By Doris Christelis, Contributing Writer
Hudson – Who could imagine that something as simple and as small as a pencil could prevent a child from attending school? Yet in Malawi, in Africa, a student cannot attend classes unless he or she has a pencil.
Malawi is among the world's poorest, least developed and most populated countries. Free education is provided only to those in primary school. However, the number of students significantly drops off after these first years for many reasons. Only 35 percent of children attend secondary school and only 44 percent of those reach graduation.
One of the barriers to a student continuing with their education is that they need a pencil. In a country where a family brings home only a few dollars a day, owning this simple writing implement can be a luxury.
A few years ago, Sister Gladys Marhefka, a Sister of Charity and chair of the Grey Nuns Ecology, Justice and Peace Committee in Lexington, raised this need for pencils at a meeting of area directors of religious education. Sister Gladys had collected over 2,000 pencils, but she needed more to send to Malawi, as well as Kenya. Pat Contie, assistant to the director of Religious Education at St. Michael Parish in Hudson, knew this was a calling her school could participate in. As a result, the students at St. Michael Parish School in grades 1 through 5 began their own pencil drive.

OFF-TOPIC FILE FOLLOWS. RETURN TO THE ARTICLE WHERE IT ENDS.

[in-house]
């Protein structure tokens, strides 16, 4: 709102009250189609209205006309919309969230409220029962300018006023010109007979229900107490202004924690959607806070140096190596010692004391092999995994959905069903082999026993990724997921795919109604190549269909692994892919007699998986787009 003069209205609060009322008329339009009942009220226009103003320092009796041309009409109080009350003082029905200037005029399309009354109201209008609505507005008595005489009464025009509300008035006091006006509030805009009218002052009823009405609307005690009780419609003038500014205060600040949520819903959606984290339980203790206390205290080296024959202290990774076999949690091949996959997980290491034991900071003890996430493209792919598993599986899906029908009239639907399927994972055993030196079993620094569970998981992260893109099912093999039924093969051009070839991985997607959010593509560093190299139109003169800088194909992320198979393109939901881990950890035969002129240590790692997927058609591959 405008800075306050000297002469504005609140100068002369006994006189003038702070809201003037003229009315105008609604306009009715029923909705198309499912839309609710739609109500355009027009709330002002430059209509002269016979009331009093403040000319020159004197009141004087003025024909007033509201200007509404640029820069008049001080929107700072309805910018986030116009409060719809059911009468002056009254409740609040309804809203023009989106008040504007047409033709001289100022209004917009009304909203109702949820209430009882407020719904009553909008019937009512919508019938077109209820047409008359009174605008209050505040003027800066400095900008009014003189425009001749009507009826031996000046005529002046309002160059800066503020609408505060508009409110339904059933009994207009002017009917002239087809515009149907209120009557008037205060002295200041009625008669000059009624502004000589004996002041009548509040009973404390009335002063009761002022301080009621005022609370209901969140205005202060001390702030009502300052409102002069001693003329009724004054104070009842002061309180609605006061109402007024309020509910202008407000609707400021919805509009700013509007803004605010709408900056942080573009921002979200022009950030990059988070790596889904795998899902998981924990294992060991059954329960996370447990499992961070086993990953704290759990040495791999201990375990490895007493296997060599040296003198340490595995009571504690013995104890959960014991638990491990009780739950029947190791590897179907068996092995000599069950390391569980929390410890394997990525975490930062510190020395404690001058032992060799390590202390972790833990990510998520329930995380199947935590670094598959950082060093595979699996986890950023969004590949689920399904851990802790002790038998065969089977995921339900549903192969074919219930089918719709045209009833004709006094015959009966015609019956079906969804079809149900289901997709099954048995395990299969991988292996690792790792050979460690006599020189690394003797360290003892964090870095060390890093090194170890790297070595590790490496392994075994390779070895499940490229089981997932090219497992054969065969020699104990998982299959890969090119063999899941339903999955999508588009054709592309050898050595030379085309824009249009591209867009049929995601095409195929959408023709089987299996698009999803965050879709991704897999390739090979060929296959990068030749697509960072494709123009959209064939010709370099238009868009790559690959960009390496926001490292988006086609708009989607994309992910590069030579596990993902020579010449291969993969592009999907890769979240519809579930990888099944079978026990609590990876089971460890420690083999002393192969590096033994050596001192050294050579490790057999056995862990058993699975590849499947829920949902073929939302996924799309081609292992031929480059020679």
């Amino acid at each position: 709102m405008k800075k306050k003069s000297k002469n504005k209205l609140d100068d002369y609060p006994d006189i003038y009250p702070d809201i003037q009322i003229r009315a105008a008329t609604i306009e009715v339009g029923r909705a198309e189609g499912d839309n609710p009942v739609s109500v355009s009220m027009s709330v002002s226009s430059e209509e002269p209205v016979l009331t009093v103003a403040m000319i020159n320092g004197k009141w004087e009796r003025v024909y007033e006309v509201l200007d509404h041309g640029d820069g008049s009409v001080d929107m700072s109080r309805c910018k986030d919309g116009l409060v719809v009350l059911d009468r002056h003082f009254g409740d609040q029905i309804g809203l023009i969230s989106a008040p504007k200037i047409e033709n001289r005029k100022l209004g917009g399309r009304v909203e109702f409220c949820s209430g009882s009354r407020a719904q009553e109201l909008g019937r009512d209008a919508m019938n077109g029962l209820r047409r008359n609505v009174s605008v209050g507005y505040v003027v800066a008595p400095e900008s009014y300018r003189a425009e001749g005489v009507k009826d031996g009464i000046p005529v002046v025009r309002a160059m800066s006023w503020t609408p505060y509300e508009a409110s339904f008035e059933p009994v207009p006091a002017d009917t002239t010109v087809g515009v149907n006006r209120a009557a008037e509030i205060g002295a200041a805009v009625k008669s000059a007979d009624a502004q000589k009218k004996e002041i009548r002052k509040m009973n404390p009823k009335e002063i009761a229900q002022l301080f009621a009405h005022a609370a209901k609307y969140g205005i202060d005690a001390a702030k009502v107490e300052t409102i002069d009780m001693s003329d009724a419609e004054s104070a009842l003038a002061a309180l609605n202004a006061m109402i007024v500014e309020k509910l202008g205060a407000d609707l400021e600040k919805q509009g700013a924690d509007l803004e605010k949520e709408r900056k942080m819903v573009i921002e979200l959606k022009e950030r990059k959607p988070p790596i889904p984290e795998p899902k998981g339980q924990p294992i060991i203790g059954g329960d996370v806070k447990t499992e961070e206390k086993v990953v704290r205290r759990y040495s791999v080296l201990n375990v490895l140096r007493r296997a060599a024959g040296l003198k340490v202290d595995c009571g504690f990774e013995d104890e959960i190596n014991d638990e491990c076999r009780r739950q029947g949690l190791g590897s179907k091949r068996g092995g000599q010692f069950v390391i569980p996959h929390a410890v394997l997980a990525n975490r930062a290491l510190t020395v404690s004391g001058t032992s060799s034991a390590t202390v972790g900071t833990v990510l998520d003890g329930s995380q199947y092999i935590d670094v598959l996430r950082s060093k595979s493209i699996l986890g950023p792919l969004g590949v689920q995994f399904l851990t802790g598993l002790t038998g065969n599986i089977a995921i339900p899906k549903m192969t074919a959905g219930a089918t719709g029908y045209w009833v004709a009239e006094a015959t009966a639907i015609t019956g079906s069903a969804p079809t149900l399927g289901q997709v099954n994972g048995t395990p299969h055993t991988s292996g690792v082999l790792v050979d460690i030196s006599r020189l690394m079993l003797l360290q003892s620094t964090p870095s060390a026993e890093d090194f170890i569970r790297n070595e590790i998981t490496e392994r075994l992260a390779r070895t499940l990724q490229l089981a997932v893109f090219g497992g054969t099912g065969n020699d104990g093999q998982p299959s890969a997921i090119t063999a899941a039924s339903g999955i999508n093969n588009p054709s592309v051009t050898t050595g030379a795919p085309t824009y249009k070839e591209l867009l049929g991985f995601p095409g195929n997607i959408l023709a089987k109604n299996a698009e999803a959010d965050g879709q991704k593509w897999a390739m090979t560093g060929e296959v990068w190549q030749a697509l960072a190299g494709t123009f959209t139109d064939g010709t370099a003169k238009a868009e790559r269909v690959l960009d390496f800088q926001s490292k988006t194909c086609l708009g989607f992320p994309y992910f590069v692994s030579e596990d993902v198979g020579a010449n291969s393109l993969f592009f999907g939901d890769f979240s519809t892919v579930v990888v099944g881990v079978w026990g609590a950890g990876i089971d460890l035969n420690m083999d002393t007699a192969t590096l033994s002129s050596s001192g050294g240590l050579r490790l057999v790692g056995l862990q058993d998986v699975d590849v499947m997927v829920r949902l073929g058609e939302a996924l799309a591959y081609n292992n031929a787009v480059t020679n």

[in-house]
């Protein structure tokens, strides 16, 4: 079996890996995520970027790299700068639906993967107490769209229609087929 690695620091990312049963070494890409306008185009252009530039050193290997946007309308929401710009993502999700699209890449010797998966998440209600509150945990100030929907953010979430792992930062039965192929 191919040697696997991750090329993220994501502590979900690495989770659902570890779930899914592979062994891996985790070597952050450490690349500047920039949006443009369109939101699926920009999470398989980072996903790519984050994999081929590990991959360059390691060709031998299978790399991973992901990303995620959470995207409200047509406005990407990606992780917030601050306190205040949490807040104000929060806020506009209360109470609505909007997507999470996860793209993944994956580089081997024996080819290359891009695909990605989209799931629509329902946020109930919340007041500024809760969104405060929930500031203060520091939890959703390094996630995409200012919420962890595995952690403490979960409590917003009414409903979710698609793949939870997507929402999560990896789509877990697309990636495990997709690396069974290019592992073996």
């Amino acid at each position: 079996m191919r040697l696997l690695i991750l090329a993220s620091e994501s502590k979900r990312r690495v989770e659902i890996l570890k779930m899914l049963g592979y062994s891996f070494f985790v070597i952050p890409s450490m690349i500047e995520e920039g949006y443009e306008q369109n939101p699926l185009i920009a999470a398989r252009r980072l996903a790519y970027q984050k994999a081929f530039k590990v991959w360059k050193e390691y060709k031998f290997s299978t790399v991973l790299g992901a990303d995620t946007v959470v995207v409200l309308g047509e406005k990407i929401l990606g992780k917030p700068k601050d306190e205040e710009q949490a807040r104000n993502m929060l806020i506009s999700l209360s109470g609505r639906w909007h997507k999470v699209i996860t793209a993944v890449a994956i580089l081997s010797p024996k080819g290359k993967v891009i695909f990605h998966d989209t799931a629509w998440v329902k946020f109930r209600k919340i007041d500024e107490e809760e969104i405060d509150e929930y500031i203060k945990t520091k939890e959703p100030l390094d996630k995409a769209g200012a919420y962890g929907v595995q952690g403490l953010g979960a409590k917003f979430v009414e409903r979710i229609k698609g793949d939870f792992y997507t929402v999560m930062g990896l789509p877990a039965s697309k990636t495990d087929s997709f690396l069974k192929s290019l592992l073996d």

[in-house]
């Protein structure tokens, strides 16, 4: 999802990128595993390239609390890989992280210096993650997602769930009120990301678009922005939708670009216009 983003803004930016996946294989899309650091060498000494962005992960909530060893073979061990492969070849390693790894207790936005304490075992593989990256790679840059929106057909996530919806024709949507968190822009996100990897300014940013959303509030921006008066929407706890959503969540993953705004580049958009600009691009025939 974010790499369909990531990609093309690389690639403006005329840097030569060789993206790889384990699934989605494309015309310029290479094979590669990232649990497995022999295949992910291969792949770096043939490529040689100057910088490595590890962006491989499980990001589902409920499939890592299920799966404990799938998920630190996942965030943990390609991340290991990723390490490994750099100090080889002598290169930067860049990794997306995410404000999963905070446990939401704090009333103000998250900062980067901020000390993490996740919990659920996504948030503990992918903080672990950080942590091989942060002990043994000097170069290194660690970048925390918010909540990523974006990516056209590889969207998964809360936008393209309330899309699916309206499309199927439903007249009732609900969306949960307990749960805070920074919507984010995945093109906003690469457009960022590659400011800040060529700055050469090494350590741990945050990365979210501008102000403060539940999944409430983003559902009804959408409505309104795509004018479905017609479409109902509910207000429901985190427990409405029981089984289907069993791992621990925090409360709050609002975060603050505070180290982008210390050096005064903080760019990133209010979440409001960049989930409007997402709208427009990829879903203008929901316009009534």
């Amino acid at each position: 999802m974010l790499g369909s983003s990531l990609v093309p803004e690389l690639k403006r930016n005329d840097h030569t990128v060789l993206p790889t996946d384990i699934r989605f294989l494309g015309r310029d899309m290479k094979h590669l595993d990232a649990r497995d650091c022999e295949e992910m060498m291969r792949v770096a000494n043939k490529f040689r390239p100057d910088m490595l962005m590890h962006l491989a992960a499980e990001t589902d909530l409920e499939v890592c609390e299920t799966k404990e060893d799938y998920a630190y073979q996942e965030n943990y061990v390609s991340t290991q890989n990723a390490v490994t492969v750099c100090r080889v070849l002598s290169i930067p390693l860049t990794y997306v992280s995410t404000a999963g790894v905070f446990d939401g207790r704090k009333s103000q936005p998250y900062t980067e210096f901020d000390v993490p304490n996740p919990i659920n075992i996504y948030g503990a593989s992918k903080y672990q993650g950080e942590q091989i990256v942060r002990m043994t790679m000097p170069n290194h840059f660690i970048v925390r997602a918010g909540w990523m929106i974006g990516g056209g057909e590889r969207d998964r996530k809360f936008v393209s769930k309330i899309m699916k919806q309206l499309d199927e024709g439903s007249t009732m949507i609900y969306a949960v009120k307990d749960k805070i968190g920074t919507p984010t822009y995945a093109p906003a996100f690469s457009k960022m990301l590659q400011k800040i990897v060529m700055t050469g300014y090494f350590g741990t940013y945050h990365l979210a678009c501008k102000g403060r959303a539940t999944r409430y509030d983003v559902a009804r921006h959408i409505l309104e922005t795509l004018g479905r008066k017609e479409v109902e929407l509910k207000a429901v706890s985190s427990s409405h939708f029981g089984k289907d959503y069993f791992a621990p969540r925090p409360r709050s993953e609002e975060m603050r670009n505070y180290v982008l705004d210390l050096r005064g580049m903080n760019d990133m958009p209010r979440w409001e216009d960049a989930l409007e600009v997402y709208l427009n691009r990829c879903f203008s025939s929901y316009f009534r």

“We chose the Lent period to begin the drive,” Contie said. “It was an excellent way for the children to not only understand just how lucky they were to have schools and be able to go to school, but also to understand how many children have so little that a pencil is considered a luxury. The kids were particularly impressed to learn that students in Malawi are excited about going to school. This and the level of poverty in Malawi was an eye-opener for them.”
The 400 students at St. Michael Parish School collected hundreds of pencils as well as pens, erasers and sharpeners.
“It was a very heavy box,” Contie said and added that Sister Gladys is now collecting donations to ship the pencils to Malawi and also needs funds to help a school that is being built to help educate the poorest residents of Malawi. The school is being built by the Jesuits in the Kasungu district of Malawi, where only 25 percent of students can now enroll beyond grade eight due to a lack of schools.
The new Loyola-Jesuit Secondary School, which will open for classes in 2013, will house 500 students, both girls and boys. The school will be grant-aided, meaning the government will pay teachers” salaries and provide other resources so that school fees can be much lower than those of other area schools. Twenty-five percent of spaces at the school will be reserved for local students from poor families in Kusungu. One thing for sure though – there will be plenty of pencils.
For more information or to donate to the new school building, visit www.loyola-malawi.org.